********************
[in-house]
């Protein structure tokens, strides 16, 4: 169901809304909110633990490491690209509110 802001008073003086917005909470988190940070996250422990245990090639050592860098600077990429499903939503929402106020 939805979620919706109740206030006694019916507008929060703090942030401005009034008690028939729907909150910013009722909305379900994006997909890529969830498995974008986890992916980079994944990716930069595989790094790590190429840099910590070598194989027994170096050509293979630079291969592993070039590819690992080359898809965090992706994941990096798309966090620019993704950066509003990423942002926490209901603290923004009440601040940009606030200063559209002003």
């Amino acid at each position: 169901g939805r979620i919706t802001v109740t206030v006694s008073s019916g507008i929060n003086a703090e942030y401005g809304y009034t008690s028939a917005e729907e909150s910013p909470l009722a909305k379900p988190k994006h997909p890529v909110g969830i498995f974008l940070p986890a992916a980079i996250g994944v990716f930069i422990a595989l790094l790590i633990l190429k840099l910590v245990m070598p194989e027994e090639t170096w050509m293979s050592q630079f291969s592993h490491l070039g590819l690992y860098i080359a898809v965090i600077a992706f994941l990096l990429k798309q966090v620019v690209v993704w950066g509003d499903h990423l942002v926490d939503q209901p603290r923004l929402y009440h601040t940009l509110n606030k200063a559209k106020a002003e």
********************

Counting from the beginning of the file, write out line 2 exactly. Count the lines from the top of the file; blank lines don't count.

């Protein structure tokens, strides 16, 4: 169901809304909110633990490491690209509110 802001008073003086917005909470988190940070996250422990245990090639050592860098600077990429499903939503929402106020 939805979620919706109740206030006694019916507008929060703090942030401005009034008690028939729907909150910013009722909305379900994006997909890529969830498995974008986890992916980079994944990716930069595989790094790590190429840099910590070598194989027994170096050509293979630079291969592993070039590819690992080359898809965090992706994941990096798309966090620019993704950066509003990423942002926490209901603290923004009440601040940009606030200063559209002003």